Monday’s Meditation: On Gifts
I am in the business of helping others order their lives. From my work, I have observed many trends about people’s relationship to stuff, perhaps the most common of which is the treatment of gifts; I can tell you with firsthand knowledge that people may not keep the presents you buy for them, but the things you create for them.
“Oh, my brother bought me these,” a client will say, holding up a pair of earrings. “But do you know what? I’ve always hated them.” Plonk, they’re tossed away with the myriad other items in the giveaway pile.
“My mother in law bought this cookbook for me– never once opened it. I feel badly getting rid of it since it was from her, but, oh well.” And off it goes into the donation box.
“Oh my gosh! I forgot about this bag! My friend bought for me in Spain. Must have spent a fortune on it. She’s probably forgotten about it now too, so I can just–” Vetoed. Just like that.
I’ve seen so many good intentions go the way of the giveaway– it’s quite pathetic really.
Here’s how the flip side of this scenario looks:
The other day, my client stumbles upon a card carefully constructed by one of her good friends nearly five years ago.
“Look!” she shows me, “See, she glued each little item on the front because they were all the things I told her I wanted to start doing… little sushi- I told her I wanted to start eating that,” She continues explaining each element to me, “so precious.” And without any discussion, without a moment’s hesitation, and even though one of the miniature sushi rolls has come unglued, she places the card in the “save” pile.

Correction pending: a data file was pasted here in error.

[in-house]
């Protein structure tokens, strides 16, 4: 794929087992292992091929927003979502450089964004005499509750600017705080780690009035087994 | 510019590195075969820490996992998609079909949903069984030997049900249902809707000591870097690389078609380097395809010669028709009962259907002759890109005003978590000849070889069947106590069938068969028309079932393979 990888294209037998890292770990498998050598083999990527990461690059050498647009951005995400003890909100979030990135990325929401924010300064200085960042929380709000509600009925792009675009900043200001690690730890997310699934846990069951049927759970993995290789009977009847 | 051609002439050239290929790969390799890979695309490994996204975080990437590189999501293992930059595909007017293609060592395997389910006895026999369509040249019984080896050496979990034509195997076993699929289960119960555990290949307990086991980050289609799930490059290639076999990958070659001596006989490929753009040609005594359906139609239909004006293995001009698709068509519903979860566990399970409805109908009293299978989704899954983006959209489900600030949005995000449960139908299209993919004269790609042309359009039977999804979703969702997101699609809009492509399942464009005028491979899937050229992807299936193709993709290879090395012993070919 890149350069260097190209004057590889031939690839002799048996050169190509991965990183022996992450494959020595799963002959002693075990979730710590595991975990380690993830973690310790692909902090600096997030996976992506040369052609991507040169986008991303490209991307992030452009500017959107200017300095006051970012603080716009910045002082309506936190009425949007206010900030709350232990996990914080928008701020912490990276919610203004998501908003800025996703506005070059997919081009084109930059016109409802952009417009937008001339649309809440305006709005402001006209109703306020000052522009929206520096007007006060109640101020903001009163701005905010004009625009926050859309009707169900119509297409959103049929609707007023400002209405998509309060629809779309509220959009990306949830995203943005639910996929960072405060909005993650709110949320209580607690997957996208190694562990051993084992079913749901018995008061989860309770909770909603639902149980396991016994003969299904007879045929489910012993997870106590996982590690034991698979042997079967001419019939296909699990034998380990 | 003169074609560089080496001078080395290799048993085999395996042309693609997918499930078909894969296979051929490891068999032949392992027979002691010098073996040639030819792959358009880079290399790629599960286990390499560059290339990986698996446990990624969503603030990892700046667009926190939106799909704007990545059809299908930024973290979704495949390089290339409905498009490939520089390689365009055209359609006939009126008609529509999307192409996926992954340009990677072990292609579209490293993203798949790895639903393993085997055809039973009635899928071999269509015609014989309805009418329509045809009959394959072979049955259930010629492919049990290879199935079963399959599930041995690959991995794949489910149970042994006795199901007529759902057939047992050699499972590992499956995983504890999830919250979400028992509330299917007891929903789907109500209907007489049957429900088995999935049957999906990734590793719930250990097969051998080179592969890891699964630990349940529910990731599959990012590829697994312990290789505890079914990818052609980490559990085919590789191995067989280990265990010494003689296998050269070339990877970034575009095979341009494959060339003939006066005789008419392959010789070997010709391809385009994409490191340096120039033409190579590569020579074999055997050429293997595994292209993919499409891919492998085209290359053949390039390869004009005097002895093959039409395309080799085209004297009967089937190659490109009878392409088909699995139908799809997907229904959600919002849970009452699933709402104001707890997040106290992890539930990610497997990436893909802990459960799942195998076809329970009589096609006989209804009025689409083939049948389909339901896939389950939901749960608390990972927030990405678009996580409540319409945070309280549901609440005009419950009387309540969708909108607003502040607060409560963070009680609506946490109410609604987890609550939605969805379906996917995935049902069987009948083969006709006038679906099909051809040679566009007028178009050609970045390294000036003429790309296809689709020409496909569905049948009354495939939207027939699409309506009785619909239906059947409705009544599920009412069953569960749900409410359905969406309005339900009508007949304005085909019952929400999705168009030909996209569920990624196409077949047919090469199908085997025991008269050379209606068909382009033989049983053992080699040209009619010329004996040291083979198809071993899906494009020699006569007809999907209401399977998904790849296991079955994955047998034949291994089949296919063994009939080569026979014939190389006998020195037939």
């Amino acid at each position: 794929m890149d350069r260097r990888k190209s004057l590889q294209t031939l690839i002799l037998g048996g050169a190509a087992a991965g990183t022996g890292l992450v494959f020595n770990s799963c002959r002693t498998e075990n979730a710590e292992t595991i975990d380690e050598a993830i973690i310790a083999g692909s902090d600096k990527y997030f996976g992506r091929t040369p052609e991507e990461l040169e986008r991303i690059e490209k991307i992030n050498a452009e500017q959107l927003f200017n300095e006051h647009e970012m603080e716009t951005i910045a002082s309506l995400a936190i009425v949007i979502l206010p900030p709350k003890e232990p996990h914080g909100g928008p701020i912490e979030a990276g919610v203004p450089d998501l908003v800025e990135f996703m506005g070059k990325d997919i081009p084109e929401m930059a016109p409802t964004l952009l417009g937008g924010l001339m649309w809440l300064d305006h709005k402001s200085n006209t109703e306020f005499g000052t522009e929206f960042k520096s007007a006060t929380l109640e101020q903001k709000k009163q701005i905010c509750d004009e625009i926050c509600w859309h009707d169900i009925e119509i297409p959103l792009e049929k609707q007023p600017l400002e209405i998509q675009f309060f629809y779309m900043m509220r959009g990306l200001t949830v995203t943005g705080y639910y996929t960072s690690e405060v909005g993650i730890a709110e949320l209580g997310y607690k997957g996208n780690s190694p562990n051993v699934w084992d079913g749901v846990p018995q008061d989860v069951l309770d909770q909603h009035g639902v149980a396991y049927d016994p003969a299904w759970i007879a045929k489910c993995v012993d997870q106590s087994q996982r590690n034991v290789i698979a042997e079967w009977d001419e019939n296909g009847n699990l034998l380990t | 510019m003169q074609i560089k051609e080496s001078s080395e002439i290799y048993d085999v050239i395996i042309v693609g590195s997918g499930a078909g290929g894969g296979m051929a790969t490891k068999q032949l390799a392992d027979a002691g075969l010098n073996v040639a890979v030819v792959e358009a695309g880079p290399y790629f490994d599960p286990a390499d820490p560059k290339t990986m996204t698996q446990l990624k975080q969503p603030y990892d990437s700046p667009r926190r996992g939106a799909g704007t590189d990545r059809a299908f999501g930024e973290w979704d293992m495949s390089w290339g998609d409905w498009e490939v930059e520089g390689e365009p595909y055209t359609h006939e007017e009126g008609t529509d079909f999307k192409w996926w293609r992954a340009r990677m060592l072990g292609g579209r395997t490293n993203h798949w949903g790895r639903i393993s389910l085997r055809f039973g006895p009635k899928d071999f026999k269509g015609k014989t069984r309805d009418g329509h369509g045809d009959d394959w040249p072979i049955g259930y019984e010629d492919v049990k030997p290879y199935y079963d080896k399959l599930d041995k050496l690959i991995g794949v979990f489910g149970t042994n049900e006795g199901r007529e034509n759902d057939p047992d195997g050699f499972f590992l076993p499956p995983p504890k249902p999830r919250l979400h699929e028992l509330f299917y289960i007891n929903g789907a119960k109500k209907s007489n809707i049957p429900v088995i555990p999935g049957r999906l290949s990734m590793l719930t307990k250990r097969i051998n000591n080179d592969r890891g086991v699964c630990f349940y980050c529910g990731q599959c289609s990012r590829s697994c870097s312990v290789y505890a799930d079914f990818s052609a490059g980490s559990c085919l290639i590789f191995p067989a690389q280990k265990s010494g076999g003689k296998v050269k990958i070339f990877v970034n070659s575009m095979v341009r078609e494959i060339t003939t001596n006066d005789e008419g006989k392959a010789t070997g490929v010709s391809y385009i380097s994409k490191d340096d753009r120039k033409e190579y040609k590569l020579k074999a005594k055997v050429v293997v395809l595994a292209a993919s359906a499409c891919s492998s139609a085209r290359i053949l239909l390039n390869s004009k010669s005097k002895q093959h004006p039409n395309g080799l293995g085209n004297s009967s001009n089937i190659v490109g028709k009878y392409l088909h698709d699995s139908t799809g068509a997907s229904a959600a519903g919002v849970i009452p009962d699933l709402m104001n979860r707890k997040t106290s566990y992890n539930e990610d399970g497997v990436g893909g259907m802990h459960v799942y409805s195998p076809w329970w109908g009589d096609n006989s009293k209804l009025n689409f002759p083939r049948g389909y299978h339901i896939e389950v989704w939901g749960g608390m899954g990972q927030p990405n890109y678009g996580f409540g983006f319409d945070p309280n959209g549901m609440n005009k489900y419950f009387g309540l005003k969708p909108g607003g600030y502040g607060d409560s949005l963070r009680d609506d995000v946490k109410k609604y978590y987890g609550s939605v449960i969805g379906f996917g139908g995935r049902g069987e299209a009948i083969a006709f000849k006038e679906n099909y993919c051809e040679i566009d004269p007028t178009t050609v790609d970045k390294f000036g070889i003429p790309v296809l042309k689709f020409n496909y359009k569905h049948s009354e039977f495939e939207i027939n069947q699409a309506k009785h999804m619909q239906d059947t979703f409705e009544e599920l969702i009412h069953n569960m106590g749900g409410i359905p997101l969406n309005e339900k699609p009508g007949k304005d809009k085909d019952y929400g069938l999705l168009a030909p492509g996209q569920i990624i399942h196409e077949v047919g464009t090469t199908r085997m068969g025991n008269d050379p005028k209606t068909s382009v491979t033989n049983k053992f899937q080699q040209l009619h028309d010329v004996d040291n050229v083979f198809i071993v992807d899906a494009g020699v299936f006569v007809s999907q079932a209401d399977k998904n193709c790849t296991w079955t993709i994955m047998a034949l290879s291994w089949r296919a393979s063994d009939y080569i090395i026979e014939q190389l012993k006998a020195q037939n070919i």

Another client comes upon a scarf her mother knitted for her. “Oh gosh! Mum made this for me ages ago,” she nuzzles the scarf up to her neck. We have no discussion on that one; the scarf is placed resolutely with the rest of the scarves to be saved.
Without fail, my clients easily discern between those two types of gifts– between impersonalized, purchased presents and personally manufactured expressions of affection. And without fail, they shed the former, preserve the latter.
So what’s my intention in sharing this?
It isn’t that you should cease buying each other presents altogether. Frankly, I’m not enlightened enough in the ways of the minimalism lifestyle myself to prescribe such actions for others. It isn’t my attempt to harpoon the rampant consumerism surrounding this time of year, to rain on everyone’s glittering, gold, twinkled-lighted parade by proclaiming that the hours spent reviewing every gift guide ever created by every blogger, boutique and magazine has been a waste of time, that the hard-earned money you’ve willingly sacrificed in order to procure the chosen items has been for naught.
I, too, appreciate the joy of festivities, the necessity of frivolity to combat the dismal oppression of long winter. I wholeheartedly believe that each one of us deserves the excitement of pleasurable indulgences and shiny things.
I don’t mean to Grinch things up by spitting in your face with the fact that the gift you’ve painstakingly picked out for your husband, your sister, your neighbor will one day end up in the goodwill bag or worse, the trash. But they could be, see. Even if a present comes with an exorbitant price tag attached to it, even that still won’t ensure that the item will earn a place in your recipient’s heart. Despite your best efforts to select a present certain to please them, it is still plausible that it won’t quite suit them. Or that over time they will tire of it. Or that it will break. Or become lost. What then?
I ask you, knowing that, how might you do things differently? How might you ensure that the actual present remains a physical token of the intention behind it, rather than the whole of it? How might you package and showcase your affection through emotional expressions? Would you write a couple more lines in your card? Get up extra early to make a hot stack of pancakes on Christmas morning for your crew?
This holiday season, I urge you to give equal consideration towards the emotional component of gifting as to the gift. Remember: any creation, any memory that allows a person to recall your pure love– that will be invaluable. That will be the thing that’s kept, whether in home or in mind.Image credit: Home Life
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